Mark O’Connor, the American cross-genre performer, saw his fiddle fall to the ground as he was getting ready to go on stage Monday night in Sioux Falls, SD. The instrument, made for him in 2002 by Portland luthier John Cooper, suffered two dreadful cracks.
Here’s Mark’s firsthand account of the disaster:
My back was turned, as I heard it hit the ground. I swung around hoping that the violin would survive the fall as I needed to go immediately to the stage and perform my improvised violin concerto with the orchestra. The first thing I saw was the bridge down. I hoped it was simply a dislodged bridge and I could tune it up… Please, please let me just tune it up. Please, I will simply have to spend the only couple of minutes I have before I take the stage to tune it…just baby it, fuss with it. Make sure it is ready to go. As I picked the violin up off the carpeted floor in the dressing room, I cradled it as I cried out no, no… I placed it in the open case on the counter again, turning away while I sat back down in the chair, covering my eyes with my hands in disbelief of what I had caused.
The presenter was waiting for me to take the stage at that very minute. In a measured voice I informed him that I would need to borrow a violin. They paused the orchestra concert on stage already in progress, taking their intermission early while the conductor gathered up a few volunteers including the concertmaster to see about a violin I could play. After I closed my case, not letting the orchestra musicians gasp and get too stressed about seeing my violin, I tried their violins out in the dressing room for about 15 seconds each. I chose the best one quickly. It belonged to the concertmaster.
Yes, I most likely could have done anything in my career with any good instrument in the final analysis – in theory. But you get better in life by allowing people and allowing things around you to help you. You have to feel psychologically prepared. It is all about what we feel towards people, towards things, towards the instruments we play. Not how valuable the instrument is to someone else.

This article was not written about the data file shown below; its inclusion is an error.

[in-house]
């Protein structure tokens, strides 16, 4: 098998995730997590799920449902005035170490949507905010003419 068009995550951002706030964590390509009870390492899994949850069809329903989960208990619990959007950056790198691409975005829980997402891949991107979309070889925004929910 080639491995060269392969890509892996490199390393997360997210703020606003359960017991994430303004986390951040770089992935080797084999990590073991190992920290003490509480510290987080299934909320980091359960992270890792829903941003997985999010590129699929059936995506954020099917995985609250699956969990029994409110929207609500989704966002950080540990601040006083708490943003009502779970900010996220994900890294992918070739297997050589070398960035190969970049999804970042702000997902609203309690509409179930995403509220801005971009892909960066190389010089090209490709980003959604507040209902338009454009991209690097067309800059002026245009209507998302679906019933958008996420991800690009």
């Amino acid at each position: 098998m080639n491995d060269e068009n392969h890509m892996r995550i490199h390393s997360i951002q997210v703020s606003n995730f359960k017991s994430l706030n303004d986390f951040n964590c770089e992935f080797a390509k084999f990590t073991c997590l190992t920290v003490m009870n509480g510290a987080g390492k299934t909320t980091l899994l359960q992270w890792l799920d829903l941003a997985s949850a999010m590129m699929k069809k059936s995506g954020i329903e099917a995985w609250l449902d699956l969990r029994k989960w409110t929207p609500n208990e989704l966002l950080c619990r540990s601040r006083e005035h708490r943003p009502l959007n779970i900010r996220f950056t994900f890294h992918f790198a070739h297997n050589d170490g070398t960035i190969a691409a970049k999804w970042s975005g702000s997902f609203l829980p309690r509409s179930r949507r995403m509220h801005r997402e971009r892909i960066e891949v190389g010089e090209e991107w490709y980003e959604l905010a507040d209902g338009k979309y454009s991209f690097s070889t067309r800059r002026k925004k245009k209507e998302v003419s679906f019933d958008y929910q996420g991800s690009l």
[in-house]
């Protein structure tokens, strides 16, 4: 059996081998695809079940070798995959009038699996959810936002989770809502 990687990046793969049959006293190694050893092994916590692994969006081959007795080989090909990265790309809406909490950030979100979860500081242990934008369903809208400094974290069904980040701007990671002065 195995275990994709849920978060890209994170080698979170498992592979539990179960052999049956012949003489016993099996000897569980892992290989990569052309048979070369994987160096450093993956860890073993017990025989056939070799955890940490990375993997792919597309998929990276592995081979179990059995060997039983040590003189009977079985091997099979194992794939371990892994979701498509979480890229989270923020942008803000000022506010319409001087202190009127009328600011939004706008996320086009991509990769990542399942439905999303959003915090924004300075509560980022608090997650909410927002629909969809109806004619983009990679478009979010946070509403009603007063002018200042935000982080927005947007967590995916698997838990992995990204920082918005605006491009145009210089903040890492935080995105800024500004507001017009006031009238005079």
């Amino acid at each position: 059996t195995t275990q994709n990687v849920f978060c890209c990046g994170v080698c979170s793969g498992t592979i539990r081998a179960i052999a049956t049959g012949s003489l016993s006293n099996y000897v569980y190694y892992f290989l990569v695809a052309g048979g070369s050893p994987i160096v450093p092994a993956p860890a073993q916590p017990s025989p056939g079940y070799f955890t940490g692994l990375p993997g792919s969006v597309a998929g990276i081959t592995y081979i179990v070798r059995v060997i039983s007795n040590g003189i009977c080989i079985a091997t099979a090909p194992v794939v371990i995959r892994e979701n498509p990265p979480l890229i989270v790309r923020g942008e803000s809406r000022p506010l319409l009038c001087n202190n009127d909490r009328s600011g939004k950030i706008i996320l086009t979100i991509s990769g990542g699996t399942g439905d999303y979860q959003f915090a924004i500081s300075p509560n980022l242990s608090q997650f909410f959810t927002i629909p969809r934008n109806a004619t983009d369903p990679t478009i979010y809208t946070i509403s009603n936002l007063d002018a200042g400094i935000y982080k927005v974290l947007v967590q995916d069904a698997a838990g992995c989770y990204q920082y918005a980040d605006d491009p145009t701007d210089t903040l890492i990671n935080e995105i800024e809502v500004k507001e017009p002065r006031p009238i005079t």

It is everything about human connection that causes us to be more attached to our musical instruments. The time spent with an instrument, finding every quality about the instrument and knowing how to discover those qualities at least once in a while, because you played your sound and your very soul into the body of it, into the wood. Your constant and consistent best playing made the molecules in the violin wood adjust to your sound and have it actually hum and resonate to your own musical personality, finding pure beauty at times. Maybe not every note or even every 100 notes, but once in a while it gives you exactly what you had been looking for and what you invested of yourself into it – pure magic. One of my secrets was that I never let the violin hear the worst I could play – ever.
I have to edit and pick out takes all week and mix my new album…deadline is this weekend. It is an amazing process, choosing takes. You grade yourself you know – self producing. But when you find in some of the takes, those “magic dust notes” that you only had dreamed of – you know the instrument had something to do with it. And it is pretty simple. There are about a millions notes left on the cutting room floor that only amounted to mediocre on your score card. The mediocre notes were you. The magic notes were a team effort – you and the instrument responding to you. It has been interesting to listen to the violin all day and all night long mixing the album this week immediately after I accidentally silenced it 3 days ago. Hours upon hours this week of reminding me how good it was, how good it all was.
It is not just the music though that connects you to the violin, it is everything else too that makes the instrument seem so close to you – cleaning it up and caring for it, taking it into every restaurant because nothing can happen to it, every grocery store, putting it just right in the back seat of a car or straddling it in the front seat because there is no room in back. All of the questions, thousands – “I bet you take that everywhere?” Responding yes, I don’t know what I would do without it. It is also about sleepless nights over it because the violin frustrated you because it didn’t like the new strings, or the re-hair or that you took her to dry winter weather. The countless hotel rooms where I put it in the bathroom during winter months and navigating around it in the middle of the night so I would not have to have forced air blowing on the case with it shielded inside, and maybe drying it out – just in case.
Or there are nights when you can sleep 10 hours in comfort because you did something great together – when you come off the stage and you are pacing in your dressing room because you were amp-ed up from climbing the mountain together again. When you feel those things with your violin…well it changes from an inanimate object to something you believe in, and somehow believes in you. An entity that helped you become better somehow.
The photo here is after the concert Friday night. They all said I did really well at that concert – it was a blur. Completely emotionally drained from the orchestra concerto performance, I tried to go to my highest mountain top on a violin that I didn’t know for the Improvised Violin Concerto. It seemed that a lot was on the line. The piece was hard enough before, but without all of my pedals, without the tones that I knew I could get out of it acoustically, was it possible for me to give up on my best that night? I couldn’t let that happen. After I was back in my room alone, I took the violin out of the case to look at it more completely.